The Future of Governing
University Press of Kansas, 2001 - 260 pages
Global politics have been transformed by revolution and reformation in the last two decades. As political systems crashed or teetered precariously and entire governments and national boundaries dissolved, even the relatively stable industrialized democracies have been forced to reorganize their governments in the face of the increasing discontent of their citizens. Peters provides a concise and insightful guide to the fundamental ideas underlying these reform movements and their future impact on governance.
This revised edition includes three new chapters that add valuable analysis and perspective to current debates surrounding the political and administrative change in less-developed countries, the deficiencies of public administration theory, and the ways in which reform begets further reform and creates a belief in the desirability of continuous reform.
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The dominant assumption is that government cannot do anything well so should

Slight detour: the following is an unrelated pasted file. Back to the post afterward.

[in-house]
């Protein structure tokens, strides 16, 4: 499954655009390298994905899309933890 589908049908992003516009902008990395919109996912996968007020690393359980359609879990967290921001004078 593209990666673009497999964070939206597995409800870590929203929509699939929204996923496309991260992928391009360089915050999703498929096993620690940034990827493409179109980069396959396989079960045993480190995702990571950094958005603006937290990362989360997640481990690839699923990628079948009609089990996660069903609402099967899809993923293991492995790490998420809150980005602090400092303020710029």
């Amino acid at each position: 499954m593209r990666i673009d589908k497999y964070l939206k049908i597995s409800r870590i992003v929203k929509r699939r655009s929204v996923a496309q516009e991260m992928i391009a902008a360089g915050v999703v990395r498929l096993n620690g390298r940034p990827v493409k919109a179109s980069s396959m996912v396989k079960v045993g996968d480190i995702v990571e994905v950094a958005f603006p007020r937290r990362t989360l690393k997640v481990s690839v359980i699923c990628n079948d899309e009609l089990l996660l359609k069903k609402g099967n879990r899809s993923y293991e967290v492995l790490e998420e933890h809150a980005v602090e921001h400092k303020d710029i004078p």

do as little as possible . There has also been a populism of the left , although it
has been less visible and less successful than that coming from the political right
Success Academic analysts of the public sector can reliably be expected to poke
fun at the presumed naïveté of reformers ... By no means have all of them been
successful , but more have been so than we clever academics would have ...
The standards by which success and failure of reforms would be judged are also
not terribly innovative . ... organizational literature that stresses the need to
transform the culture of organizations if there is to be successful long - term
change in ...
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Market Models for Reforming Government
The Participatory State
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